Neural Circuitry of Novelty Salience Processing in Psychosis Risk: Association with Clinical Outcome

Gemma Modinos, Paul Allen, Andre Zugman, Danai Dima, Matilda Azis, Carly Samson, Ilaria Bonoldi, Matthijs G. Bossong, Matthew Broome, Mathilde Antoniades, Jesus Perez, Oliver Howes, James Stone, Anthony A. Grace, Philip McGuire, Beverley Quinn, George W Gifford, Sophie E Smart

Research output: Contribution to journalArticlepeer-review

56 Downloads (Pure)


Psychosis has been proposed to develop from dysfunction in a hippocampal-striatal- midbrain circuit, leading to aberrant salience processing. Here, we used functional magnetic resonance imaging (fMRI) during novelty salience processing to investigate this model in people at clinical high-risk (CHR) for psychosis according to their subsequent clinical outcomes. Seventy-six CHR participants as defined using the Comprehensive Assessment of At-Risk Mental States (CAARMS) and 31 healthy controls (HC) were studied while performing a novelty salience fMRI task that engaged an a priori hippocampal-striatal-midbrain circuit of interest. The CHR sample was then followed clinically for a mean of 59.7 months (~5 years), when clinical outcomes were assessed in terms of transition (CHR-T) or non-transition (CHR-NT) to psychosis (CAARMS criteria): during this period, 13 individuals (17%) developed a psychotic disorder (CHR-T) and 63 did not. Functional activation and effective connectivity within a hippocampal-striatal-midbrain circuit were compared between groups. In CHR individuals compared to HC, hippocampal response to novel stimuli was significantly attenuated (P=0.041 family-wise error corrected). Dynamic Causal Modelling revealed that stimulus novelty modulated effective connectivity from the hippocampus to the striatum, and from the midbrain to the hippocampus, significantly more in CHR participants than in HC. Conversely, stimulus novelty modulated connectivity from the midbrain to the striatum significantly less in CHR participants than in HC, and less in CHR participants who subsequently developed psychosis than in CHR individuals who did not become psychotic. Our findings are consistent with preclinical evidence implicating hippocampal-striatal- midbrain circuit dysfunction in altered salience processing and the onset of psychosis.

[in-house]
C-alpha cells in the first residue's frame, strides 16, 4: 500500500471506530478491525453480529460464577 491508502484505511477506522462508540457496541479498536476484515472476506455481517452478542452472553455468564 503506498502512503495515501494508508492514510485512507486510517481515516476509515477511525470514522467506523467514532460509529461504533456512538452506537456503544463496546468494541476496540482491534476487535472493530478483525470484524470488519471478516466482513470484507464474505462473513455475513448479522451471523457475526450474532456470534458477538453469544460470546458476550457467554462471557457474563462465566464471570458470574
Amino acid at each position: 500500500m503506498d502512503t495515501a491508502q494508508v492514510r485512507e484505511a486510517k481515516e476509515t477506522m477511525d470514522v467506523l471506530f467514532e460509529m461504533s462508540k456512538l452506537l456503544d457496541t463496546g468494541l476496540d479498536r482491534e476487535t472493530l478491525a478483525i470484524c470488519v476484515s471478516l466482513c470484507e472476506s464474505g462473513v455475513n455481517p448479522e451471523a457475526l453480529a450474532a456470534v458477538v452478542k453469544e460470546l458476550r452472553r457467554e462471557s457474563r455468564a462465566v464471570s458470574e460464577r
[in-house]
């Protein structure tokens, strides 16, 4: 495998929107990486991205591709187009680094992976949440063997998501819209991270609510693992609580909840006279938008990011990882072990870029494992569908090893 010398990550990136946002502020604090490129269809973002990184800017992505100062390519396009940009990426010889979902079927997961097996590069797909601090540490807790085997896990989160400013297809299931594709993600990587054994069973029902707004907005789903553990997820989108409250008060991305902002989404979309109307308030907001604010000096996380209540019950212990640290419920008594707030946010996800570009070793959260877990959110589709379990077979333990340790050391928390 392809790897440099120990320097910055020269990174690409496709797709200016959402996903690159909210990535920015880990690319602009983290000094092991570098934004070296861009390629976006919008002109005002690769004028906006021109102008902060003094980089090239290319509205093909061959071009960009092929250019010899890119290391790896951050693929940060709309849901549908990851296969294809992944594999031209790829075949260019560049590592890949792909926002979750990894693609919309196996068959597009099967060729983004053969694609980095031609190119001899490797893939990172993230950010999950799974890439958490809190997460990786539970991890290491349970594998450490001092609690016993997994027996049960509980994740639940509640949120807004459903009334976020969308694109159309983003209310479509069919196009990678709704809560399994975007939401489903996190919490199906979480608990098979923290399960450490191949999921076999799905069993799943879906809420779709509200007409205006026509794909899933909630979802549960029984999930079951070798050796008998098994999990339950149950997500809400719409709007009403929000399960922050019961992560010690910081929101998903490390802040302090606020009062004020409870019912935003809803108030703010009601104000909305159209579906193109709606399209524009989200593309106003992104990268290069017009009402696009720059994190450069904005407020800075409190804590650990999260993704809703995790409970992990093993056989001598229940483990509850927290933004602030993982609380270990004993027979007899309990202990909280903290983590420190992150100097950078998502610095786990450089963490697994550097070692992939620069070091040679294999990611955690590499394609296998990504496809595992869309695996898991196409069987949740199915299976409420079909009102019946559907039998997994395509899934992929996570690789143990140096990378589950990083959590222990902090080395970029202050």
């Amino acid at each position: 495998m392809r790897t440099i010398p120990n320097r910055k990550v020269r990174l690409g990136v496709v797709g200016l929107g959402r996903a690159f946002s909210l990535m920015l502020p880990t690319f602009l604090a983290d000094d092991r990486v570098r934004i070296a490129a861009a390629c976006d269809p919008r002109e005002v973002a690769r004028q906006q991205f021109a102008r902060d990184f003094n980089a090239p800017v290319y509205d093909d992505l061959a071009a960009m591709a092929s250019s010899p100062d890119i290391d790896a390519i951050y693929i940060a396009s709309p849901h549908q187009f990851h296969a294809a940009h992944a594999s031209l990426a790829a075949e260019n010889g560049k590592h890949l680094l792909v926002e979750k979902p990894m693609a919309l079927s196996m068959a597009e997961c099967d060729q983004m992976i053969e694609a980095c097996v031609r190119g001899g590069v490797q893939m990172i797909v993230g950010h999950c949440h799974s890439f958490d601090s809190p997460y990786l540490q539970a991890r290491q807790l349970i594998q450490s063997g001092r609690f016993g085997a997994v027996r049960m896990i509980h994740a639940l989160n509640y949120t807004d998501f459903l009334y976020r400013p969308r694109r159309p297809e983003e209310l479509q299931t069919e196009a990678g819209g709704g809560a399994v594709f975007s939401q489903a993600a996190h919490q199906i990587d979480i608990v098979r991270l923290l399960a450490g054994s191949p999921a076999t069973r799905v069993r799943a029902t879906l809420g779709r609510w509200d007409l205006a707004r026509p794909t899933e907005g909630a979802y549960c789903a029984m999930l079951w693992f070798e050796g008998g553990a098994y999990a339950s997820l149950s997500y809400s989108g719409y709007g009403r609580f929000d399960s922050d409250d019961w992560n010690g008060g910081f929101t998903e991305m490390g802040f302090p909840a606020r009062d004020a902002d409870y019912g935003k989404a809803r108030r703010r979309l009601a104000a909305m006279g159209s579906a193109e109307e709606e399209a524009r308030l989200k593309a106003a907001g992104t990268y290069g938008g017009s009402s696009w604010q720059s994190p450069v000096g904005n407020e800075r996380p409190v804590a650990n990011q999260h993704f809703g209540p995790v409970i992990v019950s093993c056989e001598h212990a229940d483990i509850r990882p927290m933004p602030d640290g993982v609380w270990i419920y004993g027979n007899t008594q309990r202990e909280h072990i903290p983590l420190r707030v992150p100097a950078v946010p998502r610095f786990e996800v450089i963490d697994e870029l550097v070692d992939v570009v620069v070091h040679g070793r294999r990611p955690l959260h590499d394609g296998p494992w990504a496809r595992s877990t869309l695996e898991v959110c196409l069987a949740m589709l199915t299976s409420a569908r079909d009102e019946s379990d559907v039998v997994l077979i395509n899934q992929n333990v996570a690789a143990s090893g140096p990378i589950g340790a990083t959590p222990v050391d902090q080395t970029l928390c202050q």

© 2019, Oxford University Press. The attached document (embargoed until 18/09/2020) is an author produced version of a paper published in SCHIZOPHRENIA BULLETIN uploaded in accordance with the publisher’s self- archiving policy. The final published version (version of record) is available online at the link. Some minor differences between this version and the final published version may remain. We suggest you refer to the final published version should you wish to cite from it.
Original languageEnglish
Pages (from-to)670-679
Issue number3
Early online date18 Sept 2019
Publication statusPublished - 1 May 2020

Cite this